All The Books I Can Read

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Review: The Red Scrolls Of Magic by Cassandra Clare and Wesley Chu

on April 29, 2019

The Red Scrolls Of Magic (The Eldest Curses #1)
Cassandra Clare & Wesley Chu
Simon & Schuster AUS
2019, 345p
Copy courtesy of the publisher

Blurb {from the publisher/}:

All Magnus Bane wanted was a vacation—a lavish trip across Europe with Alec Lightwood, the Shadowhunter who against all odds is finally his boyfriend. But as soon as the pair settles in Paris, an old friend arrives with news about a demon-worshipping cult called the Crimson Hand that is bent on causing chaos around the world. A cult that was apparently founded by Magnus himself. Years ago. As a joke.

Now Magnus and Alec must race across Europe to track down the Crimson Hand and its elusive new leader before the cult can cause any more damage. As if it wasn’t bad enough that their romantic getaway has been sidetracked, demons are now dogging their every step, and it is becoming harder to tell friend from foe. As their quest for answers becomes increasingly dire, Magnus and Alec will have to trust each other more than ever—even if it means revealing the secrets they’ve both been keeping.

So recently, I did a lot of catching up on the Shadowhunter universe. I finished the Mortal Instruments (originally I’d read the first book about 8 years ago!) and then tackled the Infernal Devices trilogy. I still have another trilogy to go (the Dark Artifices) and then there’s another trilogy beginning originally later this year but now I think in 2020. This trilogy deals with two of my favourite people in the universe – Magnus Bane the High Warlock of Brooklyn and Alexander (Alec) Lightwood, a Shadowhunter with the New York institute. This first volume is considerably slimmer than most other Shadowhunter universe books and it’s also co-written. Cassandra Clare has done this before (the Magnus Bane Chronicles, the Shadowhunter Academy book too) but I haven’t read either of those.

This takes place when Magnus and Alex go to Europe for a much earned holiday (before being called back to New York) in the middle of the Mortal Instruments series. They have finally overcome a lot of obstacles to begin a relationship but it’s only in its fledgling stages and there is still a lot of things they haven’t told each other and it seems that they aren’t completely at ease yet. Both of them (particularly Magnus) are trying hard, maybe too hard. And because this is the way of the Shadowhunter world, they can’t even go on vacation without being drawn into a situation, this one revolving around a demon-worshipping cult that Magnus himself began centuries ago as a joke that someone is now taking way too seriously.

As I’ve mentioned, I love Magnus. From the very first book he’s been one of, if not my favourite character. I enjoy his unashamed flamboyance and his attitude towards a life that’s hundreds of years old. Magnus has done and seen a lot in his time and has long been a friend to various shadowhunters and their institutes. He’s popped up on a regular basis it seems, drawn into helping in their troubles whenever he can. His chemistry with Alec was really enjoyable and I adored their oppositeness. And I was actually quite keen to read a book centred around just the two of them, exploring their new relationship without the rest of the gang to complicate things and cause the inevitable drama that follows them around. However, drama finds them anyway!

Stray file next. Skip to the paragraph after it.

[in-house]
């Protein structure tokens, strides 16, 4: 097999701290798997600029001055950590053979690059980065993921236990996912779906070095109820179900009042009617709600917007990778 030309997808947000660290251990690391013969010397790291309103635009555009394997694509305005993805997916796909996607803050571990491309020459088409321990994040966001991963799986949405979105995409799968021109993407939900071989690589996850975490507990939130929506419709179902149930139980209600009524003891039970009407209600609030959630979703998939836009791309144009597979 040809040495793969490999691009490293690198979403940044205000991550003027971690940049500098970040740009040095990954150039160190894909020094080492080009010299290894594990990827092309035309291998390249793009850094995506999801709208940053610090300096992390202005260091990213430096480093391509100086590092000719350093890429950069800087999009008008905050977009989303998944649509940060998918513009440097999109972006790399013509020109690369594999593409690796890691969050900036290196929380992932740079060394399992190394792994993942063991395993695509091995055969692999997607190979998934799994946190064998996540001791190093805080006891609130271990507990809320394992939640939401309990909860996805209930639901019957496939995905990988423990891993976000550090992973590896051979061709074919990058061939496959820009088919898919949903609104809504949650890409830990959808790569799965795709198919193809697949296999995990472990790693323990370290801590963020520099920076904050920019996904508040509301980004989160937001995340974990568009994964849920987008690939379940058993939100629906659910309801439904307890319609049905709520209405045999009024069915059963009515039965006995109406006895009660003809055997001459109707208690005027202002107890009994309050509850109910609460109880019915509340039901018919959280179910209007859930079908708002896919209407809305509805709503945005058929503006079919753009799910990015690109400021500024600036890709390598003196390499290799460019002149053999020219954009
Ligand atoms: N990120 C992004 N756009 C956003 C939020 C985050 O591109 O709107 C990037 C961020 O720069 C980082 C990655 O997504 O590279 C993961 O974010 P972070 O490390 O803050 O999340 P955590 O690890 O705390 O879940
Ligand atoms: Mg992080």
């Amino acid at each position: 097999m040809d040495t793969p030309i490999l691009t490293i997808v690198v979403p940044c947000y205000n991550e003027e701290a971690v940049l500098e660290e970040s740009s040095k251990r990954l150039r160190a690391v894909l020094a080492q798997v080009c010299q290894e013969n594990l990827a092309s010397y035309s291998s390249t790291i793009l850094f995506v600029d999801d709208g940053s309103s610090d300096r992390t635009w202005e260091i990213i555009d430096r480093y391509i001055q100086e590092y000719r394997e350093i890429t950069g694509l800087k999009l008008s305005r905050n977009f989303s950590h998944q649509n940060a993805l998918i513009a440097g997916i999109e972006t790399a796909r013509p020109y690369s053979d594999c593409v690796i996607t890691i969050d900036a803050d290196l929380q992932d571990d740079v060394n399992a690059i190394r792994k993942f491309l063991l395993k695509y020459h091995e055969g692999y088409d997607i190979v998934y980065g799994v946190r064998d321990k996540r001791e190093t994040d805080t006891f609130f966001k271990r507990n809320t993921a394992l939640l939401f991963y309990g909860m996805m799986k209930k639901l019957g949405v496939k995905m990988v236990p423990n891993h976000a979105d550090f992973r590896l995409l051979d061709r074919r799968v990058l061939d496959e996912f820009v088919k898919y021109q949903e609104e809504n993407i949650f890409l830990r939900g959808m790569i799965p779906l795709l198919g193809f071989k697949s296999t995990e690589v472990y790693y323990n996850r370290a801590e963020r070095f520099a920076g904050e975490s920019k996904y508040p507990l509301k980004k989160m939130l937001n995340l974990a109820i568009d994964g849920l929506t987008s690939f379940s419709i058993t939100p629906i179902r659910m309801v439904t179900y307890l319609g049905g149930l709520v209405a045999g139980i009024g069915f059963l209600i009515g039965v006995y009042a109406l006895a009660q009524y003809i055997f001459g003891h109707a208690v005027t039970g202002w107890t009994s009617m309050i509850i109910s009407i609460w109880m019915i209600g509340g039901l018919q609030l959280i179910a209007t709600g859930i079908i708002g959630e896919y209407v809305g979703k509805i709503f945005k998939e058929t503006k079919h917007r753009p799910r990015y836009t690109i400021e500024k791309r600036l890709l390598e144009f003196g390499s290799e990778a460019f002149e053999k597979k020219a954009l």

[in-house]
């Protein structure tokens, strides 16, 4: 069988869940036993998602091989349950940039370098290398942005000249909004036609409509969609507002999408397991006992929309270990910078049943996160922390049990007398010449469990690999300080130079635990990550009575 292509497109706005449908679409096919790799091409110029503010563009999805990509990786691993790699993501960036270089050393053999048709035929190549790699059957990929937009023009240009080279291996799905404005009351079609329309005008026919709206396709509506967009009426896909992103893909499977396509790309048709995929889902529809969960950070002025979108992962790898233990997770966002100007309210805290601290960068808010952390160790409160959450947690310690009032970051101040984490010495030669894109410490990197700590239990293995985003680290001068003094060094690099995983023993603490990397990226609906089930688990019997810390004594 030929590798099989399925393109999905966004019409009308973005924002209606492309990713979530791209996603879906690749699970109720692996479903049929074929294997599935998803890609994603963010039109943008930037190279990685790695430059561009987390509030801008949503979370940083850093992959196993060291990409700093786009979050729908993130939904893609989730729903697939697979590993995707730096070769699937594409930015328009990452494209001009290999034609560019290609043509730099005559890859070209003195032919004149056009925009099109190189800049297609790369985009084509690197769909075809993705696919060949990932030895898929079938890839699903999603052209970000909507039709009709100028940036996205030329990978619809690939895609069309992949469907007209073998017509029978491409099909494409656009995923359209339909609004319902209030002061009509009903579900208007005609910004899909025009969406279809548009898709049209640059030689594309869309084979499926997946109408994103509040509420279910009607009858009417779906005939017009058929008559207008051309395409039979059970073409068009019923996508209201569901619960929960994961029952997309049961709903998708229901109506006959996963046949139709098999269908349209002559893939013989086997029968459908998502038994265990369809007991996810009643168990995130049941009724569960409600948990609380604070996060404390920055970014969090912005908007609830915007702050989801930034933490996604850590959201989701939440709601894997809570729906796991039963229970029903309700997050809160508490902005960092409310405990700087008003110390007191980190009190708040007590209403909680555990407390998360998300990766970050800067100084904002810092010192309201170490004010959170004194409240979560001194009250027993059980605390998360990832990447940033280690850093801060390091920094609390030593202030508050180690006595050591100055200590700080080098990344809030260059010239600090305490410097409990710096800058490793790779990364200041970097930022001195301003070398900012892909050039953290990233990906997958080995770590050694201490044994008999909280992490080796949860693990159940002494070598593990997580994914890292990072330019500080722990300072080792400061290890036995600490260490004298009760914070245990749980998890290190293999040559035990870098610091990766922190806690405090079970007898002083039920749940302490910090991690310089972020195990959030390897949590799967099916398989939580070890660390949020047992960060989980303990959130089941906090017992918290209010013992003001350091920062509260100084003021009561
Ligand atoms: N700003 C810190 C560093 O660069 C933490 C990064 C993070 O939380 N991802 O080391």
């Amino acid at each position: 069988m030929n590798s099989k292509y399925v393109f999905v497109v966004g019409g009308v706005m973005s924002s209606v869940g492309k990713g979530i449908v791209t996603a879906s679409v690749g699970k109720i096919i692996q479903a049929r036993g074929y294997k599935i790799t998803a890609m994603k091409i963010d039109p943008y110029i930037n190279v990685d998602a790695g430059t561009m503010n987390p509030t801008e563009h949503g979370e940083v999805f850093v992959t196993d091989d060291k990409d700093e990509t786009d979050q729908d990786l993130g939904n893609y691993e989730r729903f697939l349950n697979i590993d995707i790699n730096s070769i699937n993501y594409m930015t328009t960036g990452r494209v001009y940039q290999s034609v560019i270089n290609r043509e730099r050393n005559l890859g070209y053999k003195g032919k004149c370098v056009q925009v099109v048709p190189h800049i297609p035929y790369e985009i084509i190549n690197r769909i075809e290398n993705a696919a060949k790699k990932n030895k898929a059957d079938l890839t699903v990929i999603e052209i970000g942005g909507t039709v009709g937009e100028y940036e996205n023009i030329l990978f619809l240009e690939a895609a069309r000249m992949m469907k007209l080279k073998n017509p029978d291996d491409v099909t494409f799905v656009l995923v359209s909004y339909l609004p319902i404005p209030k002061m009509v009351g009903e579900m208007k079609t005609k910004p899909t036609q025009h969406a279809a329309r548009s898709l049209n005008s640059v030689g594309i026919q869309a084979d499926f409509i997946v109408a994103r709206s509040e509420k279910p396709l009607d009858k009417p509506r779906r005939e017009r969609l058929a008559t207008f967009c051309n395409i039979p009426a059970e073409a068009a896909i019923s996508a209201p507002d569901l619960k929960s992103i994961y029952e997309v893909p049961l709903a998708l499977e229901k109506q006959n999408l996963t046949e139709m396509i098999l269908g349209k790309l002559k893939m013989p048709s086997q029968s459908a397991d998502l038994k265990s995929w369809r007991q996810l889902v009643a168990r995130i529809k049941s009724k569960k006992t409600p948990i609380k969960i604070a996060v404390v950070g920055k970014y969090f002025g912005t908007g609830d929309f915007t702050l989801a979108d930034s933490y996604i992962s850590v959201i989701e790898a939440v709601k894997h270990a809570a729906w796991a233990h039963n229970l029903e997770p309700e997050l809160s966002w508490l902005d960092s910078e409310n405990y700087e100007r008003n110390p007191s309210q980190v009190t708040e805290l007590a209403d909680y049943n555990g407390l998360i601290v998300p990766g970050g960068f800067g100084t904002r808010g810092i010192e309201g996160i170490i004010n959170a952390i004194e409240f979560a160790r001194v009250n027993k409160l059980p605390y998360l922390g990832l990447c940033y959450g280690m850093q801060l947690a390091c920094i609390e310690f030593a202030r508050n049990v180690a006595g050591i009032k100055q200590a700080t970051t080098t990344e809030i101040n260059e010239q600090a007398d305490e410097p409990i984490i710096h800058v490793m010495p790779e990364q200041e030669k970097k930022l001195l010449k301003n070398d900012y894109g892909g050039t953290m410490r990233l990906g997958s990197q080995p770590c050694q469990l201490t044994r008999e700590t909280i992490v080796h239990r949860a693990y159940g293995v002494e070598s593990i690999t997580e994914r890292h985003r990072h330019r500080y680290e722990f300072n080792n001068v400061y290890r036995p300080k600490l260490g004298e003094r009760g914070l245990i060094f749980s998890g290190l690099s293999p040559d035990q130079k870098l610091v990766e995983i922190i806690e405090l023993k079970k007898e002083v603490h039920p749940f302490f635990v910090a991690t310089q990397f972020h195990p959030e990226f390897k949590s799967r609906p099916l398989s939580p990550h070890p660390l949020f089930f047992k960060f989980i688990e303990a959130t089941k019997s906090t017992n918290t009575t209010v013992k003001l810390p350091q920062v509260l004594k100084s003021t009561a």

This book was a bit of fun but it doesn’t have the same feel as the others. I’m not sure if that’s because it does feature mostly Magnus and Alec on their own (with some cameos with a couple of characters we’ve encountered once or twice before) or because it’s co-written. When books are co-written, it’s always hard to know precisely how much each author did – did they write alternate chapters, did they work on the whole thing together, did the author that created the universe come up with an outline and leave it to the other author to flesh it out, checking in occasionally with feedback and suggestions? I enjoyed the setting of Europe and Magnus and Alex basically hopping from one city to another after Magnus is informed about the goings on of the cult, searching for information. The thing is, I immediately knew exactly who was behind the cult’s newfound resurgence and it didn’t feel at all well concealed. And it kind of makes Magnus and Alec look like idiots that they don’t see it until the person basically spells it out for them in no uncertain terms. I think that it can be quite hard to write a believable mystery and introduce the person who is the mysterious figure without it being glaringly obvious. And while the reader should be able to pick up on it, there’s a danger that when it’s too obvious too early, it just makes the actual characters in the story look incompetent. Which is a shame.

However, the end was pretty cool – I am very excited to see where it goes because it involves a character I liked a lot, that everyone thinks is dead. So I think for a first book in a trilogy, it was just okay. But there’s plenty of room for improvement as Magnus and Alec iron out their issues and become more comfortable with each other (I mean, I already know how that goes, it plays out in the background of the Mortal Instruments, but it’ll be good to experience a bit more with them first hand) and they can surely make a very formidable team. I find this universe just a lot of escapist fun and I’m always interested to see what’s happening. This isn’t one of my favourites but I think I will become more invested in the next two books because I just like Magnus and Alec too much not to enjoy books focusing on them.


Book #56 of 2019

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